I also recently finished Water for Elephants, which is one of those books everyone has read and loved. I did like it, but I wouldn’t call it a five star read, but I’d give it a solid three stars. There were some quirky characters, which was a lot of fun, but the story itself was a little predictable, or at least as predictable as a story set on a circus train during the Great Depression could be.


Like most women, I love Jane Austen, and can’t get enough, but I’ve always drawn the line at cheesy fan fiction. So I was a little reluctant to give Pamela Aidan’s Darcy Trilogy a fair chance, but I have to say, I really enjoyed what she did with the character. The first book, An Assembly Such as This, covers the first few meetings between Elizabeth and Darcy during his stay at Netherfield. The second book, Duty and Desire, wasn’t nearly as good, mainly because there was so little Elizabeth. It started to veer into Gothic mystery territory, but luckily didn’t go all the way there. Then, the last book in the series, These Three Remain picked up the pace, and of course had all the really great stuff, so it was worth slogging through the second book to get there.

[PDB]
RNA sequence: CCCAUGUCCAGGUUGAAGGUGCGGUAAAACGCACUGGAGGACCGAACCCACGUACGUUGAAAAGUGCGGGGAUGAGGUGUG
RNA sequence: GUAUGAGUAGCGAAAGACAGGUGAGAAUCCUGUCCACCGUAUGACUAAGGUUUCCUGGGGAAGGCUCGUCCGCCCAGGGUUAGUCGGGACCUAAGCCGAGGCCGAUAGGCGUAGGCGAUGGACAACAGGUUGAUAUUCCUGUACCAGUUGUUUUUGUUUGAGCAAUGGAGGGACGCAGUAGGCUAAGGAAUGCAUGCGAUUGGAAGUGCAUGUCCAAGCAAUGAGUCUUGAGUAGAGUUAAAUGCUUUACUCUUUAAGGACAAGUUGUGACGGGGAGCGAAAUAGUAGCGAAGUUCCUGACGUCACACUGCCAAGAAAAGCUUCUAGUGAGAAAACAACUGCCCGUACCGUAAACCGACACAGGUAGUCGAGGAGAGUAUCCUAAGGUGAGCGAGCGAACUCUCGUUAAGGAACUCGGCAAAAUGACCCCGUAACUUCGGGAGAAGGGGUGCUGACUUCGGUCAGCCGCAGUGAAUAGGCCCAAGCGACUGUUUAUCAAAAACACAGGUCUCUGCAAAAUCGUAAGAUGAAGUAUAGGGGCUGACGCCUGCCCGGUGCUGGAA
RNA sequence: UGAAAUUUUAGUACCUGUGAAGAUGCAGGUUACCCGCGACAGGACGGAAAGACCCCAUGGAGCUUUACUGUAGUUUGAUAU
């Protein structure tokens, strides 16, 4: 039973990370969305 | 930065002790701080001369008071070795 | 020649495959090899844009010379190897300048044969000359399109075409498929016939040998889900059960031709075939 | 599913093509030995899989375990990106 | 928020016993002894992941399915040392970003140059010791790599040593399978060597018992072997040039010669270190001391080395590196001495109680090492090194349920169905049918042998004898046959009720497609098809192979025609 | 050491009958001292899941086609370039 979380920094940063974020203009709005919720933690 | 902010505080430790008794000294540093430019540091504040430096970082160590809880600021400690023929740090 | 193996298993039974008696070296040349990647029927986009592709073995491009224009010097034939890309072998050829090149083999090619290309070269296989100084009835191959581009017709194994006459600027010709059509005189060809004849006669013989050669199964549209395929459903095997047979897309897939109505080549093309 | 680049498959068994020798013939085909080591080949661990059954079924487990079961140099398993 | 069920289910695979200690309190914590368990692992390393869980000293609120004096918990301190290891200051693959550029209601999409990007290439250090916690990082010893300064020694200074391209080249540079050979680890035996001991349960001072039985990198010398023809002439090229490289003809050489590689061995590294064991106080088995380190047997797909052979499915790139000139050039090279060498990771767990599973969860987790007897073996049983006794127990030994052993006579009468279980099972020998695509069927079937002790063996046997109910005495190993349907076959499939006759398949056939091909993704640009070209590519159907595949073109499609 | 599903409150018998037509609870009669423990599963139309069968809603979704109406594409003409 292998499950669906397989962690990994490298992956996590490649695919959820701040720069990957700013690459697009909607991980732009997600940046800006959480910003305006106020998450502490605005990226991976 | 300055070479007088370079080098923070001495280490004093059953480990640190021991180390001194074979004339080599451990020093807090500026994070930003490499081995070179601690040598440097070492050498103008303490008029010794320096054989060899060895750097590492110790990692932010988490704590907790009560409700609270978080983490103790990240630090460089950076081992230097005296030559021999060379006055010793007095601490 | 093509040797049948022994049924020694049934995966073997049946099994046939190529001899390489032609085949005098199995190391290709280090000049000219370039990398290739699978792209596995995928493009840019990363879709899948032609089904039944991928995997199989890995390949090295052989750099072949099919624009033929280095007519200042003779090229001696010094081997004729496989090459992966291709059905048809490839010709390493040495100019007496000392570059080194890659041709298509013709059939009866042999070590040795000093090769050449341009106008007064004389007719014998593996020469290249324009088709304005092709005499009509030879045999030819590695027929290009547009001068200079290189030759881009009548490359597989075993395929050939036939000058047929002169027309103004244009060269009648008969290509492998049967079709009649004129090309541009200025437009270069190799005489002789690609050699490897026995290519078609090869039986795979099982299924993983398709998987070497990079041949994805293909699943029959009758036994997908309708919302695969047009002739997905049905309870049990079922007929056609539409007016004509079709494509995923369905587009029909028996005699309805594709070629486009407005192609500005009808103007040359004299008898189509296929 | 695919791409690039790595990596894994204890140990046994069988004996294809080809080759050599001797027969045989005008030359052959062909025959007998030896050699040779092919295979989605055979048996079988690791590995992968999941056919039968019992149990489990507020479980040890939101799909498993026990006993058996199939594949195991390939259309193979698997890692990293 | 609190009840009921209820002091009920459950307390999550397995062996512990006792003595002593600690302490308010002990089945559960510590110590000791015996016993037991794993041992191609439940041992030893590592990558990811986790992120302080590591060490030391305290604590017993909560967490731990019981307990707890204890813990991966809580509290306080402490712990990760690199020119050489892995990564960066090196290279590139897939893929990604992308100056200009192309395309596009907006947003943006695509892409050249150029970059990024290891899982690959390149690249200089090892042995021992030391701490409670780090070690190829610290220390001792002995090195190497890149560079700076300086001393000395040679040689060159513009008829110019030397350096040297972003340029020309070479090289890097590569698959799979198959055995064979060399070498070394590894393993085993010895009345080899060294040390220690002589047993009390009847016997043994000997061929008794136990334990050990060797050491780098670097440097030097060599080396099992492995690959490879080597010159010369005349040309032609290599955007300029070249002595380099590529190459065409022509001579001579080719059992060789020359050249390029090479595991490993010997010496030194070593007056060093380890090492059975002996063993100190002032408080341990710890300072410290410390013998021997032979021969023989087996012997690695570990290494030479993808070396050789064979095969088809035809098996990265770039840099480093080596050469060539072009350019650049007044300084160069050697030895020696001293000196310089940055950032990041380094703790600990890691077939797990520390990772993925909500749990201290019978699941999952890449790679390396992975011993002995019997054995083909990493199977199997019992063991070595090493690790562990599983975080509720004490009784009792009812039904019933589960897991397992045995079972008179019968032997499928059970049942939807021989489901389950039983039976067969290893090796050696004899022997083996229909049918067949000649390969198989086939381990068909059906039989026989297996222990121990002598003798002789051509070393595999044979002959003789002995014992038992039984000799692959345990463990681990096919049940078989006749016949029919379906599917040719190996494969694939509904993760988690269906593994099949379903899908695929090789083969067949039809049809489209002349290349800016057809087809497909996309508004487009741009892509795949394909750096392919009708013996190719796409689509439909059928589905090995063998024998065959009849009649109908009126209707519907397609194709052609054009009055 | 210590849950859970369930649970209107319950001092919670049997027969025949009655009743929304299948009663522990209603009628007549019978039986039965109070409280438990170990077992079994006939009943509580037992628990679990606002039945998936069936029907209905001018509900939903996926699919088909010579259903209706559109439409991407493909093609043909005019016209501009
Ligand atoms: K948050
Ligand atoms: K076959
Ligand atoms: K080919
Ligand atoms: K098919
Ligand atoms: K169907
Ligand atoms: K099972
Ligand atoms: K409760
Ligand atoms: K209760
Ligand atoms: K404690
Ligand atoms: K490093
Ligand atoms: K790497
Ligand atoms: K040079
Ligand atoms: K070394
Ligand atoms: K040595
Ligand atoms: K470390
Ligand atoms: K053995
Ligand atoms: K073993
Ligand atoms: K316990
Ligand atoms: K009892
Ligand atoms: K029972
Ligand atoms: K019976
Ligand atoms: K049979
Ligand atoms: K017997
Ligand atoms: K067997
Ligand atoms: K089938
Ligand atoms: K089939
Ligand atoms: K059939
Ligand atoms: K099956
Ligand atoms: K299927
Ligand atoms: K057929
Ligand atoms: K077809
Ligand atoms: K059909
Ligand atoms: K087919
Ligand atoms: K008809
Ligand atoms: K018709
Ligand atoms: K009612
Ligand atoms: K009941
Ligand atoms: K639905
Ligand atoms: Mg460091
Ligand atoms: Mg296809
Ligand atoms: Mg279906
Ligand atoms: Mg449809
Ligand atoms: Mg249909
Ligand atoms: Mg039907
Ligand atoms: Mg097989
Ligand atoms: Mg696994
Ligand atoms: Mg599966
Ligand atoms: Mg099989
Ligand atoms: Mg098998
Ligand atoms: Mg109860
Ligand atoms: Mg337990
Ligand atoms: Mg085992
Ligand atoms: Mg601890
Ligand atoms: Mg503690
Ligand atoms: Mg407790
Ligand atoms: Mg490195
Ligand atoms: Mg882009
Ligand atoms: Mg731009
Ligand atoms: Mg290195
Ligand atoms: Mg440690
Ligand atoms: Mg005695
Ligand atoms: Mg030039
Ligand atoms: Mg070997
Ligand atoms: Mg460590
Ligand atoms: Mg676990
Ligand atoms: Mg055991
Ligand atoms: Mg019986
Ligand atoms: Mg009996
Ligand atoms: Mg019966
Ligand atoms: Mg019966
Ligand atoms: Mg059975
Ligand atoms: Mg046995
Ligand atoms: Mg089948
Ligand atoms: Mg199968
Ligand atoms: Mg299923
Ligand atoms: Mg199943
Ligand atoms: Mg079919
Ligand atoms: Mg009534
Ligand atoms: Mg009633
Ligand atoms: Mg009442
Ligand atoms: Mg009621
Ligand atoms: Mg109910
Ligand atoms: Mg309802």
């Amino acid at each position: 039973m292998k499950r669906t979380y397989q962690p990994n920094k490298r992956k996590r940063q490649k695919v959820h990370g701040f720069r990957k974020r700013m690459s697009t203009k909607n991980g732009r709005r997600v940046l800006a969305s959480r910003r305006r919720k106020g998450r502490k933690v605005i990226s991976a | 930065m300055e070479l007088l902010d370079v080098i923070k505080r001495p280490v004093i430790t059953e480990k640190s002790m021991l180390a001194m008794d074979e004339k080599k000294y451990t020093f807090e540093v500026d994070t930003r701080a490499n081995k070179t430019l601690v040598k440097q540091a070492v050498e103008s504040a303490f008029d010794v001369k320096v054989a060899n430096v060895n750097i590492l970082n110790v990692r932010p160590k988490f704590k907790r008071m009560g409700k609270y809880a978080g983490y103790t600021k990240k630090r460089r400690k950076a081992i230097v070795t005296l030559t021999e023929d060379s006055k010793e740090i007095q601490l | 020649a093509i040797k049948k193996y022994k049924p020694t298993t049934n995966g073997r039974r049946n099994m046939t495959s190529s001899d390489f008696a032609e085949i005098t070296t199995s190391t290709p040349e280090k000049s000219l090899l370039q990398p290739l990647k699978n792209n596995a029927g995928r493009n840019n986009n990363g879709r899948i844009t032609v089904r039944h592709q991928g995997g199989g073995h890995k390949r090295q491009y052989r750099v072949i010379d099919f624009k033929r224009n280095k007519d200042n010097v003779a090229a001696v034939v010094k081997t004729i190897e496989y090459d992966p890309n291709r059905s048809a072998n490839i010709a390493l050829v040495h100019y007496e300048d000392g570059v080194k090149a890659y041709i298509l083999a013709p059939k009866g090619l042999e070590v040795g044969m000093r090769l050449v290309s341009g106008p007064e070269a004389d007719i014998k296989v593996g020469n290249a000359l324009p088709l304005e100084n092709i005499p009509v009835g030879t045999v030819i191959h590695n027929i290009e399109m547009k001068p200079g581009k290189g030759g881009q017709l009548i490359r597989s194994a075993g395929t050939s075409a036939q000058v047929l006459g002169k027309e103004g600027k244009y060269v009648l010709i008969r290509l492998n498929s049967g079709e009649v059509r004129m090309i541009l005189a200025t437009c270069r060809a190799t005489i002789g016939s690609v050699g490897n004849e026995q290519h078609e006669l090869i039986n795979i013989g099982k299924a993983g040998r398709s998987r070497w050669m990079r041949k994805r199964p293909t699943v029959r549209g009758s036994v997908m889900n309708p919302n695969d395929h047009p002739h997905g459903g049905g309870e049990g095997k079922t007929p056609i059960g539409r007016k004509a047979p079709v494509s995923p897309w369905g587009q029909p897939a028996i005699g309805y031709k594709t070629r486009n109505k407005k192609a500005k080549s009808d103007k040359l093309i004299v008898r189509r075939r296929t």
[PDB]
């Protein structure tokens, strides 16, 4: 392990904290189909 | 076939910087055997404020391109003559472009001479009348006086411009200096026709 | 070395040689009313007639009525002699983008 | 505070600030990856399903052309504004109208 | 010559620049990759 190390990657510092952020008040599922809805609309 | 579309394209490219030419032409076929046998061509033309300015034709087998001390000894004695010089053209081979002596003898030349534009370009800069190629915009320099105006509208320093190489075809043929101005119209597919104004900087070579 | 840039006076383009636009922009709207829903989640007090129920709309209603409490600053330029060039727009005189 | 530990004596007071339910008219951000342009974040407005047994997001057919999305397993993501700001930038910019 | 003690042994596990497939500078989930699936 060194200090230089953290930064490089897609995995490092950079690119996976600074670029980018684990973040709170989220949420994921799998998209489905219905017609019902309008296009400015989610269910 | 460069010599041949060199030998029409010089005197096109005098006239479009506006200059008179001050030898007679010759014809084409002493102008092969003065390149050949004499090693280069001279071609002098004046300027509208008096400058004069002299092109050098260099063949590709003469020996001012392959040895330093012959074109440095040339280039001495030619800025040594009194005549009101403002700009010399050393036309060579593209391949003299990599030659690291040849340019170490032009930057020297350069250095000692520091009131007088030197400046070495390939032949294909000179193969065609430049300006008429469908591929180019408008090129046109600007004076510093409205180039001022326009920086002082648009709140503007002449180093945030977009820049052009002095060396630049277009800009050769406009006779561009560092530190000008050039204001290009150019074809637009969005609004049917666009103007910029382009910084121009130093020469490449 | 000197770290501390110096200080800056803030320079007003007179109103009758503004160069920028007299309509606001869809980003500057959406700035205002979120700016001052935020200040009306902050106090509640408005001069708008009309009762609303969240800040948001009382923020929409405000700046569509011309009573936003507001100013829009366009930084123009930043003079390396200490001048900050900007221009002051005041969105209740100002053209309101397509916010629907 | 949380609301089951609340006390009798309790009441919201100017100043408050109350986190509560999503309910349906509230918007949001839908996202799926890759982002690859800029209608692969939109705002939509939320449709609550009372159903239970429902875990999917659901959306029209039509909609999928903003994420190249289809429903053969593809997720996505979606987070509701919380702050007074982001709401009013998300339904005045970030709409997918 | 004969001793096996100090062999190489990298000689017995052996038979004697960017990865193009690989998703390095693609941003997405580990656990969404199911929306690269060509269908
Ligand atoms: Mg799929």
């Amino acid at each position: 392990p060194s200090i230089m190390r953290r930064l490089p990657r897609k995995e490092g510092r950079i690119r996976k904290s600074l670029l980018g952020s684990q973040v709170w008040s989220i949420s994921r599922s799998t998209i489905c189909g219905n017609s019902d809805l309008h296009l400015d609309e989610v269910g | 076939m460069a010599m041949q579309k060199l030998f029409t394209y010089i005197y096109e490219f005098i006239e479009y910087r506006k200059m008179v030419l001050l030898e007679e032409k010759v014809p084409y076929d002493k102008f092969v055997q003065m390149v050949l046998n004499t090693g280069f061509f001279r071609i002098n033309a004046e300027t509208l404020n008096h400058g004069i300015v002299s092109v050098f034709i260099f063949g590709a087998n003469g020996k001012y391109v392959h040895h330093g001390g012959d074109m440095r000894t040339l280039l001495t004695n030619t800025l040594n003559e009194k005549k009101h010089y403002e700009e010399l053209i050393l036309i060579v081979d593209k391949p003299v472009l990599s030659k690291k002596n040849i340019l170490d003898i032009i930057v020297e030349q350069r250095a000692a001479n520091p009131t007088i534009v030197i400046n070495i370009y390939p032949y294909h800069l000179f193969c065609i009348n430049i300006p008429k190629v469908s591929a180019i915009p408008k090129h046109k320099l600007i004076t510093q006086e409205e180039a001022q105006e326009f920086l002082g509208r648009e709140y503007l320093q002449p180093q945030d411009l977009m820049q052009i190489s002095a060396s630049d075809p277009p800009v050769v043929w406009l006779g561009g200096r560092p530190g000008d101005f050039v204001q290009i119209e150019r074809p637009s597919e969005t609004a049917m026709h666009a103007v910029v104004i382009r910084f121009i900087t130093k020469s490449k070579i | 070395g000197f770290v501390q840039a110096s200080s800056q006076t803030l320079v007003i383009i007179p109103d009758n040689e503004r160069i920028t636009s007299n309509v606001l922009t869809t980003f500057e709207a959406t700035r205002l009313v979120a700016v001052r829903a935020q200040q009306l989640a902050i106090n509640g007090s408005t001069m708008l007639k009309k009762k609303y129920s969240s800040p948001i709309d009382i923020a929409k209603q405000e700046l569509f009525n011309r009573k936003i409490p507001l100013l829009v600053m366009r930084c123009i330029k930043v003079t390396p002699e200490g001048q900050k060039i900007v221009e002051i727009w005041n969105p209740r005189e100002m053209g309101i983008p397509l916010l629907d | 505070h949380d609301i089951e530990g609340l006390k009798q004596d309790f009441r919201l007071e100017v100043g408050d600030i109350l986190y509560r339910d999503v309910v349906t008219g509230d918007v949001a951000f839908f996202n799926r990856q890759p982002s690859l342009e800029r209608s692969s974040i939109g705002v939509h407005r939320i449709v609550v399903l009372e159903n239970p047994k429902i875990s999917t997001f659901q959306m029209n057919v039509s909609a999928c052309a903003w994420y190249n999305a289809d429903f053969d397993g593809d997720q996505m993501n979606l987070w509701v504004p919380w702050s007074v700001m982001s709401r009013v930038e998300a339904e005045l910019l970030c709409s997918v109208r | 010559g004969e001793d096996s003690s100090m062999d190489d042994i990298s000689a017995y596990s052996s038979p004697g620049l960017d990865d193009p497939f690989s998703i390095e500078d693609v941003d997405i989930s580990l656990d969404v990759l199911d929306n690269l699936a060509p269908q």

Finally, a quick little read that I really enjoyed was The Invention of Hugo Cabret. It’s a YA book, and I checked it out from the library on the recommendation of a friend. While not really a graphic novel, there are a lot of really lovely illustrations. This story of a boy living in the walls of a Paris train station, fixing the station clocks is a big, thick book, but only took about an hour to read.